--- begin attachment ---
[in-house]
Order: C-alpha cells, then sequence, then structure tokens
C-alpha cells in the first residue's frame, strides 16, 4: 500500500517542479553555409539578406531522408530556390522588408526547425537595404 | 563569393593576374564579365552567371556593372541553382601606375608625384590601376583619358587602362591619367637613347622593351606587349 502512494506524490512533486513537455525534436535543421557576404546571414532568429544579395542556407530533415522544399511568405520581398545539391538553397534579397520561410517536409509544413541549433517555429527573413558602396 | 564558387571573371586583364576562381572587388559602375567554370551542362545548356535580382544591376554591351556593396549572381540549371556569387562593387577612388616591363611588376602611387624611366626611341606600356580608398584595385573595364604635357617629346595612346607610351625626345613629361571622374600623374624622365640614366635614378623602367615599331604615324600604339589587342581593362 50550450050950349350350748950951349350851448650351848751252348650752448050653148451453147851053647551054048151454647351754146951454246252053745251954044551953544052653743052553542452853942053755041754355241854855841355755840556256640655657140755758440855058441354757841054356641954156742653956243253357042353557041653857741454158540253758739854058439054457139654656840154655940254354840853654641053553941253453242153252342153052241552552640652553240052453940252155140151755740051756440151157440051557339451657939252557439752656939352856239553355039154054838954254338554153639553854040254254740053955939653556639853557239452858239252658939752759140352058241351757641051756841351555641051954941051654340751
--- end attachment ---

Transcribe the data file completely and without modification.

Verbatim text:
[in-house]
Order: C-alpha cells, then sequence, then structure tokens
C-alpha cells in the first residue's frame, strides 16, 4: 500500500517542479553555409539578406531522408530556390522588408526547425537595404 | 563569393593576374564579365552567371556593372541553382601606375608625384590601376583619358587602362591619367637613347622593351606587349 502512494506524490512533486513537455525534436535543421557576404546571414532568429544579395542556407530533415522544399511568405520581398545539391538553397534579397520561410517536409509544413541549433517555429527573413558602396 | 564558387571573371586583364576562381572587388559602375567554370551542362545548356535580382544591376554591351556593396549572381540549371556569387562593387577612388616591363611588376602611387624611366626611341606600356580608398584595385573595364604635357617629346595612346607610351625626345613629361571622374600623374624622365640614366635614378623602367615599331604615324600604339589587342581593362 50550450050950349350350748950951349350851448650351848751252348650752448050653148451453147851053647551054048151454647351754146951454246252053745251954044551953544052653743052553542452853942053755041754355241854855841355755840556256640655657140755758440855058441354757841054356641954156742653956243253357042353557041653857741454158540253758739854058439054457139654656840154655940254354840853654641053553941253453242153252342153052241552552640652553240052453940252155140151755740051756440151157440051557339451657939252557439752656939352856239553355039154054838954254338554153639553854040254254740053955939653556639853557239452858239252658939752759140352058241351757641051756841351555641051954941051654340751